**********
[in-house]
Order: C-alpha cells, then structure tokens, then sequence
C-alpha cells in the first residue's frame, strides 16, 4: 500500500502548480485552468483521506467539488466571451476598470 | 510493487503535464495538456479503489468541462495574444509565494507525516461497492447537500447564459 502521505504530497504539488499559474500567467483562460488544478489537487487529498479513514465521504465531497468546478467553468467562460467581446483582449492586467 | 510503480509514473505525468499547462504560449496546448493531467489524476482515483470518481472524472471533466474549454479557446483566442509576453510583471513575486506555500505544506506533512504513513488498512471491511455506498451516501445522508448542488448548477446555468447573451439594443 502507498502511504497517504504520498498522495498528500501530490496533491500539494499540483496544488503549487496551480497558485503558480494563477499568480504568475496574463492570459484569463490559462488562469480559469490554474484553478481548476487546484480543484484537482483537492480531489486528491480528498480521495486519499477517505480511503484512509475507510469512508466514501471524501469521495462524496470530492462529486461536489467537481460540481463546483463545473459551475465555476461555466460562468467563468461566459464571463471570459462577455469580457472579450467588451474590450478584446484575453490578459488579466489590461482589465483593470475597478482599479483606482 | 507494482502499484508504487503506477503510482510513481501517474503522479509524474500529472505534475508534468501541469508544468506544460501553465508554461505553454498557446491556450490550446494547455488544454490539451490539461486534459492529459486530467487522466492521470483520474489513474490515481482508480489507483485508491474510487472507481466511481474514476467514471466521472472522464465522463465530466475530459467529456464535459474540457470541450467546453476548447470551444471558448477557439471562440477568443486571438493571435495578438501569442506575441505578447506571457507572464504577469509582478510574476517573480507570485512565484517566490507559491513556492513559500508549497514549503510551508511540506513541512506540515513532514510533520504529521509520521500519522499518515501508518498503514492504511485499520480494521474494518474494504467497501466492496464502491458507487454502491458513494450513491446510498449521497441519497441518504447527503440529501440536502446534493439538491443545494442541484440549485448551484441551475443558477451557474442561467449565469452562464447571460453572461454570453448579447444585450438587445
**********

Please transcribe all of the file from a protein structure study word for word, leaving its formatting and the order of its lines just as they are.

[in-house]
Order: C-alpha cells, then structure tokens, then sequence
C-alpha cells in the first residue's frame, strides 16, 4: 500500500502548480485552468483521506467539488466571451476598470 | 510493487503535464495538456479503489468541462495574444509565494507525516461497492447537500447564459 502521505504530497504539488499559474500567467483562460488544478489537487487529498479513514465521504465531497468546478467553468467562460467581446483582449492586467 | 510503480509514473505525468499547462504560449496546448493531467489524476482515483470518481472524472471533466474549454479557446483566442509576453510583471513575486506555500505544506506533512504513513488498512471491511455506498451516501445522508448542488448548477446555468447573451439594443 502507498502511504497517504504520498498522495498528500501530490496533491500539494499540483496544488503549487496551480497558485503558480494563477499568480504568475496574463492570459484569463490559462488562469480559469490554474484553478481548476487546484480543484484537482483537492480531489486528491480528498480521495486519499477517505480511503484512509475507510469512508466514501471524501469521495462524496470530492462529486461536489467537481460540481463546483463545473459551475465555476461555466460562468467563468461566459464571463471570459462577455469580457472579450467588451474590450478584446484575453490578459488579466489590461482589465483593470475597478482599479483606482 | 507494482502499484508504487503506477503510482510513481501517474503522479509524474500529472505534475508534468501541469508544468506544460501553465508554461505553454498557446491556450490550446494547455488544454490539451490539461486534459492529459486530467487522466492521470483520474489513474490515481482508480489507483485508491474510487472507481466511481474514476467514471466521472472522464465522463465530466475530459467529456464535459474540457470541450467546453476548447470551444471558448477557439471562440477568443486571438493571435495578438501569442506575441505578447506571457507572464504577469509582478510574476517573480507570485512565484517566490507559491513556492513559500508549497514549503510551508511540506513541512506540515513532514510533520504529521509520521500519522499518515501508518498503514492504511485499520480494521474494518474494504467497501466492496464502491458507487454502491458513494450513491446510498449521497441519497441518504447527503440529501440536502446534493439538491443545494442541484440549485448551484441551475443558477451557474442561467449565469452562464447571460453572461454570453448579447444585450438587445